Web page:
Cut the cord: 13 set-top media streamers

There are also numerous free and paid games to play, and the 2 XS model includes a copy of Angry Birds. The 2 XD and 2 XS also have two USB ports and a microSD card slot for accessing stored content.

Who they're best for: If you're looking for a basic set-top streamer that works with older TVs and offers few bells and whistles but a huge assortment of online entertainment possibilities, one of Roku's four set-top systems can deliver. To get full 1080p HD support and access stored content from a microSD card or USB drive, you'll want the 2 XD or 2 XS model, and for Ethernet connectivity you'll need the 2 XS.

Sony Internet Player with Google TV

Price: $150

Although its asking price has dropped from $200 to $150, Sony's Internet Player with Google TV (model NSZ-GS7) is still one of the most expensive streamers here, but it opens up a world of online content to your television.

Sony's second-generation online TV set-top box is based on the Google TV platform, which aims to roll up the entire universe of TV and online experiences into one ecosystem. Instead of connecting only to your TV, as most of the other set-top streamers do, the Sony Internet Player sits between your TV and one other device: your cable/satellite box, DVR or DVD player.

From a single interface you can watch live TV (network and pay channels), DVDs, shows stored on your DVR and online streaming content. You can also access Android apps and games from the Google Play Store, surf the Web with the Chrome browser and use Google search. As you'd expect from a device that sits at the center rather than the periphery of your entertainment system, Google TV boxes tend to be more complicated to set up than other streamers.

Able to deliver 1920 x 1080 HD programming, the Sony set-top box is an unwieldy 8.0 x 5.1 x 1.3 in., making it harder to hide than the other devices in the roundup.

While the Internet Player's remote control has four dedicated buttons for programming your favorite content providers, there's also a touchpad for moving around the screen. Flip it over and the remote has a full QWERTY keyboard with tiny keys that make it a snap to type in your password or the first few letters of what you want to watch. Sony also offers apps that let your Android or iOS device act like a smart remote control.

How it connects: Sony's streamer lets you connect your TV to the Internet via 802.11n Wi-Fi or an Ethernet cable (not included). The Internet Player has HDMI input and output connectors that can send signals to your TV and can also integrate a cable/satellite box or an external DVD/Blu-ray player. There's no composite connector for older TVs, but it can connect with a set of external speakers through its SPDIF optical audio port.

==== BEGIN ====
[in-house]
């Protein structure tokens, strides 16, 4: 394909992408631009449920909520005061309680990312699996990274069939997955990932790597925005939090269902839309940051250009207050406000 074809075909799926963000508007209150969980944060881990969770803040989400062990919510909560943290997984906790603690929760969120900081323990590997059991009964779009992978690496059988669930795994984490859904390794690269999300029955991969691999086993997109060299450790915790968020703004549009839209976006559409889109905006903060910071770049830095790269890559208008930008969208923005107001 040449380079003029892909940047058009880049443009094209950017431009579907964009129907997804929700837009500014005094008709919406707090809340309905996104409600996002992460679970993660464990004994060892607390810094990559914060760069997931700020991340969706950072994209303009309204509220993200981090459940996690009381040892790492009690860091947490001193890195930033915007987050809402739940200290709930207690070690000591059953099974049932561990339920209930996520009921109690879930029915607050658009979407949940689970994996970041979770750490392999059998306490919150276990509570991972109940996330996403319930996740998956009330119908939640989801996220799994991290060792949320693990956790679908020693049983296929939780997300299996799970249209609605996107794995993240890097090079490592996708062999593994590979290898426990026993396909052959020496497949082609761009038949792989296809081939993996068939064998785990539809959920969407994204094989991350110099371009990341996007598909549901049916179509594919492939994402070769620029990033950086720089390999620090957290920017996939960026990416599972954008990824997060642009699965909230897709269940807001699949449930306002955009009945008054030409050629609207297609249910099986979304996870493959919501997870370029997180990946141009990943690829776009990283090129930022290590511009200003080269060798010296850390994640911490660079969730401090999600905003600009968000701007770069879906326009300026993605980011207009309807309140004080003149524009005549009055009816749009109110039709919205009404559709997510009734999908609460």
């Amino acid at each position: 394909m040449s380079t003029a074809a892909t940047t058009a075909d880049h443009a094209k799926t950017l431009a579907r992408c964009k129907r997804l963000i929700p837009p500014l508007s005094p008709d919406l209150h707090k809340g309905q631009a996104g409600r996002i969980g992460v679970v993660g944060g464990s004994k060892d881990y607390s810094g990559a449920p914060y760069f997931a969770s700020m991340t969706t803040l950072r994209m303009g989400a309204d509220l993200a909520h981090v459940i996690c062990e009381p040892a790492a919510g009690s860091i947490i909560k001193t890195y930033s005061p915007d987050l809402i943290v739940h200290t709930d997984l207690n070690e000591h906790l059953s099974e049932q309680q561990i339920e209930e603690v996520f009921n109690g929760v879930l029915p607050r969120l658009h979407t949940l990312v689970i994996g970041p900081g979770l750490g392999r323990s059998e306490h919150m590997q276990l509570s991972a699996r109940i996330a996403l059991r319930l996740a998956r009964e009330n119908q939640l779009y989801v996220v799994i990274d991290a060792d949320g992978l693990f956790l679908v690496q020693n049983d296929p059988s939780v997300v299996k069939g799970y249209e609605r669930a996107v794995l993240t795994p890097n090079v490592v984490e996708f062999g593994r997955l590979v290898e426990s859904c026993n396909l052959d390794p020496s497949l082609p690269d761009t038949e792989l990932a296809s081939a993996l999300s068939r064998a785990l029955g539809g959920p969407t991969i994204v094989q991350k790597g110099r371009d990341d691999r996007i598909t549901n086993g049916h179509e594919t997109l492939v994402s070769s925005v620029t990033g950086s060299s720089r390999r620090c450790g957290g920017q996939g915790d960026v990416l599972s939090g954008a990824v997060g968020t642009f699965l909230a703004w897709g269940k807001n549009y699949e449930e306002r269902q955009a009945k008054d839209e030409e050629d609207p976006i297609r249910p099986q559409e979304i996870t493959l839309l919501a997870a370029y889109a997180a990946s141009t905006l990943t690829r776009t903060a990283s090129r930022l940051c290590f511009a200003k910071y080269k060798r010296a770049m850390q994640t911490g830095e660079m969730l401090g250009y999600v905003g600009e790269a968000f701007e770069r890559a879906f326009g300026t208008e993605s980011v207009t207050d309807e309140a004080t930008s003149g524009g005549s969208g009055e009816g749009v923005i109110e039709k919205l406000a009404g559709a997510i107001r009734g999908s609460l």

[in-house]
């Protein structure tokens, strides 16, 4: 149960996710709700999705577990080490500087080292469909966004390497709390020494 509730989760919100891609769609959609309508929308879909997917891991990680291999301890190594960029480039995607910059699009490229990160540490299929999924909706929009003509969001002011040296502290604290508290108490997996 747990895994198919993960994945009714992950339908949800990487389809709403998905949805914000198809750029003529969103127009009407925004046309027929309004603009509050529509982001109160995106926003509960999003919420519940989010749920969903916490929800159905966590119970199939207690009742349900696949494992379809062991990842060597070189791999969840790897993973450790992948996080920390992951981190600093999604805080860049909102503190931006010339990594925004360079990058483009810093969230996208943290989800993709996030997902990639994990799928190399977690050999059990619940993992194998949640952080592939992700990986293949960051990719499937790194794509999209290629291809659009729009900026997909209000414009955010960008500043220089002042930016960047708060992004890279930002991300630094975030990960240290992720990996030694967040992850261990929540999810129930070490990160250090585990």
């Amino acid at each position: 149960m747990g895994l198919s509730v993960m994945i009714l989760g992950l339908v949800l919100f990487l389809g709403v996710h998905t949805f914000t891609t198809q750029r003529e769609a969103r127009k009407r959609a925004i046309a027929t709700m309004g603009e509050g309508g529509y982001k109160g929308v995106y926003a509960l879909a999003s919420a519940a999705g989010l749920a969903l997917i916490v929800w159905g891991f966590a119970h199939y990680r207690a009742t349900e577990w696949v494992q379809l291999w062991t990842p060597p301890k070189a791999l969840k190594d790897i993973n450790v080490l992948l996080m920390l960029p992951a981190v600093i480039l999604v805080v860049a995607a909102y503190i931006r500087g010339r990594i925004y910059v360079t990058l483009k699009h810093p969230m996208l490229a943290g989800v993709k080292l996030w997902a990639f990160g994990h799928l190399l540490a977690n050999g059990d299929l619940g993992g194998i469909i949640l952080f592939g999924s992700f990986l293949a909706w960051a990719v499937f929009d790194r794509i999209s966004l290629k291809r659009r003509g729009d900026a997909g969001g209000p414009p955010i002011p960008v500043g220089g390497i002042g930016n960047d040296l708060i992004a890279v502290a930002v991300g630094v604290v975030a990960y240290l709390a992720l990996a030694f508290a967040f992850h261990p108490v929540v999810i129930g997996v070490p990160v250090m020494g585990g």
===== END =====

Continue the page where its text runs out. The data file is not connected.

What you can watch: Although it doesn't include a TV tuner, the Sony set-top box pulls in local stations from your TV's tuner and pay channels from your cable or satellite provider. The online programming choices include a mixture of free and subscription-based Google TV options such as Netflix, Crackle, Pandora and oddballs like Flixster and Adult Swim. It is also the only box in our roundup that can display programming from Sony's Entertainment Network, which delivers music, movies and games for a fee.

Like Vizio's Co-Star, the Sony set-top box can download thousands of Android apps and games from the Google Play Store; Sony throws in three free movies to boot. And you can browse the Web with the built-in Chrome browser -- but note that several major networks block Google TV from streaming Web-based video.

Unlike any of the others here, the Sony Internet Player has the luxury of 8GB of internal storage for apps, games, home videos, photos or music. If that's not enough space, the system also has a pair of USB ports for connecting memory keys or hard drives for more storage capacity.

Who it's best for: Google fans who want to experience the company's full integration of live TV, streaming Internet TV, Web browsing and search, Google Play Store apps and more -- and who don't mind paying a premium and putting up with some complexity to do so -- may be interested in Sony's Internet Player. (Have an older TV that requires composite video input? You're out of luck.)

Vizio Co-Star

Price: $100

Vizio's $100 Co-Star set-top box gives your TV the Google TV treatment for a lot less than Sony's box. Like the Sony Internet Player, the Co-Star sits between your TV and a content-delivery device like your cable/satellite box, DVR or DVD player. It supports 1920 x 1080 HD as well as 3D content, and at 4.2 x 4.2 x 1.6 in., the midsize device won't dominate your living room.

The Co-Star's remote has dedicated buttons for three popular entertainment selections and a touchpad for navigating around the screen. Flip it over and you'll find a QWERTY keyboard with tiny keys for typing in everything from your password to the search term "Green Acres." The Co-Star's remote has a dedicated ".com" key to ease Web journeys and a four-way gaming control for when aliens attack.

There's also a Google TV Remote app for controlling the set-top box from your Android or iOS phone or tablet.